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Preparing for the Early Brown Trout Fishing Season

Posted by John MacLennan on

Fin and Game’s confessed trout bum, John MacLennan, gives us the low down on how to prepare for the upcoming trout season. We even convinced him to share his fly box collection with us. John’s latest fishing adventure was to Colorado, visiting his favourite river - The Roaring Fork. 

With the brown trout season now open, early season fly fishing can bring great rewards if you are prepared. After the long winter months, it is always advisable to check your tackle before you venture out on your first fishing trip. If you are like me, at the end of a season you will put your fishing tackle away and forget about it until spring arrives.

Preparing Tackle for Brown Trout Season

A good start is to remove the line and backing from your reels and check that all knots and joints are ok, it’s easier to repair or replace defects in the comfort of your house than on the riverbank. Some tippet material can deteriorate so make sure that you check the spools that you have, if they have been kept in a dark dry place, then usually, they should be ok but it is always best to check and replace if necessary.

Pre-season is a good chance to tidy up your fly boxes. If you are anything like me, come the end of September my boxes are a complete mess and lots of empty spaces where I have either lost or given flies away.

Wild Brown Trout Fly Boxes

Look over the rest of your tackle and make sure you have everything you will need for your first outing, there is nothing more frustrating when you are out fishing and you can’t find what you you need. I always take way too much tackle on the water. My waistcoat is heavy but very seldom, I find I don’t have what I need.

Take warm clothing, spring weather can change very quickly and pack a good waterproof jacket.

Finding Wild Brown Trout

It is a good idea to keep moving while fishing for brown trout early season and search the water, fish don’t always hold in the water you normally find them later in the year like the faster riffles and streams. Instead they tend to be in the slower parts of the river and while insects hatch they can move into these areas to feed. Generally, fish like to have deeper water close by for a bit of security so the best times to be on the water are around 10am to 3pm as this is the warmest part of the day but as always fish don’t live by our clocks. 

Preparing for the Early Brown Trout Fishing Season

My normal set up for early season would be a two rod set up, 9ft #4 dry fly rod and a 10ft #3 nymph / wet fly rod. I always have a dry fly rod set up as there can be early hatches or fish rising as you arrive at the river. By having a specific dry fly rod set up, you can get on them quickly and take advantage of the hatches, which can be short lived.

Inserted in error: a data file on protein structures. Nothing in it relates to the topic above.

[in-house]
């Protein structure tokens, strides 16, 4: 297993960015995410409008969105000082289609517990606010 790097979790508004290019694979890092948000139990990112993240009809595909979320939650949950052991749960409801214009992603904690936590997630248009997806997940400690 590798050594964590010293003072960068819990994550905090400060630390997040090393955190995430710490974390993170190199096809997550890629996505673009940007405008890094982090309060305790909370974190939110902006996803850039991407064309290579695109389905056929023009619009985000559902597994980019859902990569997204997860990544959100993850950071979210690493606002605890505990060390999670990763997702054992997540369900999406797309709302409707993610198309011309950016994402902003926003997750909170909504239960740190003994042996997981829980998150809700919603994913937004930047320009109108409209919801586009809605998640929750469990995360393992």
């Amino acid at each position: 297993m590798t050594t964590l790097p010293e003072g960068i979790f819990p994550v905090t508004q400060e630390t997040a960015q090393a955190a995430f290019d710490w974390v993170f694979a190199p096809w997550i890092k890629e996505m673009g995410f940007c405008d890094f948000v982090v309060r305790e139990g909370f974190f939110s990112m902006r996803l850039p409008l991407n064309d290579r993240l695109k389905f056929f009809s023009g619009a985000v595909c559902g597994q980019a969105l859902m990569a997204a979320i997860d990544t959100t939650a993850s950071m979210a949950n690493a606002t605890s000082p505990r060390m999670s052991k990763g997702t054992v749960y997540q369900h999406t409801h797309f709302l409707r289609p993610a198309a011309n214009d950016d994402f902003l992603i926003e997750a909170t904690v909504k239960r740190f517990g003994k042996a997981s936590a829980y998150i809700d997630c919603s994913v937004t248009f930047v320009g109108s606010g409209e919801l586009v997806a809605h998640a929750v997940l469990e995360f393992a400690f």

Euro Nymphing 

If there is a lack of surface option, nymphing can be the way to go. Euro Nymphing has become increasingly popular in recent years and has proved to be a great method to add to your repertoire. I use a 9m long camo tapered carp shock leader with a 6 inch hi-vis bi-coloured indicator with a 2mm leader ring attached within the indicator. From here I will attach 8ft of 3lb (0.12mm) nylon with 1 dropper 3 ft from point fly which will be the heaviest beaded fly. 

Best wet flies for brown trout fishing

Hares Ear Trout Fly

For wet fly fishing, I use a three fly cast, 14ft long and a 3lb breaking strain with a beaded fly on point (this helps turnover a little) and usually a waterhen bloa on top dropper and a hares ear and partridge on the middle. This method can produce good fishing prior to fly’s hatching as the nymphs are more active and the trout can be caught at this time.

It is also worth a try after a hatch has slowed or finished as fish may still be holding position looking for nymphs or drowned flies.

Try in the tails or heads of pools and slower deeper water.

Best Dry flies for brown trout fishing 

For dry fly fishing I always renew my dry fly leader for the start of the season. My preferred choice is a 12ft 5x tapered nylon leader with 2ft removed from the thick end and attached with a nail knot. Tying a 1.5mm leader ring to the thinner end allows easy changing of tippet as conditions dictate and the beauty of the leader ring is that my tapered leader length stays constant from fly line to the ring without having to renew the tapered leader from changing tippets too often. 

If you have any questions on Trout fishing please feel free to drop us an email at or call us on 01573 224066. 

It is always great to see fellow anglers latest catches so use #finandgame on your Instagram posts or send us them on Facebook! 

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